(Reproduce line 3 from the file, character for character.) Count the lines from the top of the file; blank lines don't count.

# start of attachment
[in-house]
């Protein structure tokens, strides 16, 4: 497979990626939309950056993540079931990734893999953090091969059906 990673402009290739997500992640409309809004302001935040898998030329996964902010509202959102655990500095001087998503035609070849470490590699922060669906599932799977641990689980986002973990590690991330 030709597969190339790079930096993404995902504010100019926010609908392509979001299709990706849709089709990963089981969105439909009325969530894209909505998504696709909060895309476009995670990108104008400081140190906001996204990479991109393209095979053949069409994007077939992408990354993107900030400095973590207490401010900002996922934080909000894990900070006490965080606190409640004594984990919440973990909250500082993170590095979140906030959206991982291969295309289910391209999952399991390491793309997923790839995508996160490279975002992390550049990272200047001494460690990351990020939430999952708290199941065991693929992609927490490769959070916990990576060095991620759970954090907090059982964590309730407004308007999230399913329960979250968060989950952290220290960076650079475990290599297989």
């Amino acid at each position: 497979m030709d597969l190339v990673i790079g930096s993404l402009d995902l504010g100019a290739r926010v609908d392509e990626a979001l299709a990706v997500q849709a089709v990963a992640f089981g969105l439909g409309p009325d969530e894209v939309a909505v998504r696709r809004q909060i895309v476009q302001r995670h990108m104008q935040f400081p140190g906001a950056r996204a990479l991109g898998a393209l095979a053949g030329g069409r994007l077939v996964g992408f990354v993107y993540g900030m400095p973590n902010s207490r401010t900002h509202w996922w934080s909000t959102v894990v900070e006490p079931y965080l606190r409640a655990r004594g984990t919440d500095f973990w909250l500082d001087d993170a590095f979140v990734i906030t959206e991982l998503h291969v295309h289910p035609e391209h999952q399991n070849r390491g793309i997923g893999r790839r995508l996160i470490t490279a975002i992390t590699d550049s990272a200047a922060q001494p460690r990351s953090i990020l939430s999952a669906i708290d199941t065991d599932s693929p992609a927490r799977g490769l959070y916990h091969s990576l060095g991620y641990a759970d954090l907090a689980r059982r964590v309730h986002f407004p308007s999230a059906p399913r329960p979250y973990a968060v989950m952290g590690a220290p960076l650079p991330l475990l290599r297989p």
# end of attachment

């Amino acid at each position: 497979m030709d597969l190339v990673i790079g930096s993404l402009d995902l504010g100019a290739r926010v609908d392509e990626a979001l299709a990706v997500q849709a089709v990963a992640f089981g969105l439909g409309p009325d969530e894209v939309a909505v998504r696709r809004q909060i895309v476009q302001r995670h990108m104008q935040f400081p140190g906001a950056r996204a990479l991109g898998a393209l095979a053949g030329g069409r994007l077939v996964g992408f990354v993107y993540g900030m400095p973590n902010s207490r401010t900002h509202w996922w934080s909000t959102v894990v900070e006490p079931y965080l606190r409640a655990r004594g984990t919440d500095f973990w909250l500082d001087d993170a590095f979140v990734i906030t959206e991982l998503h291969v295309h289910p035609e391209h999952q399991n070849r390491g793309i997923g893999r790839r995508l996160i470490t490279a975002i992390t590699d550049s990272a200047a922060q001494p460690r990351s953090i990020l939430s999952a669906i708290d199941t065991d599932s693929p992609a927490r799977g490769l959070y916990h091969s990576l060095g991620y641990a759970d954090l907090a689980r059982r964590v309730h986002f407004p308007s999230a059906p399913r329960p979250y973990a968060v989950m952290g590690a220290p960076l650079p991330l475990l290599r297989p």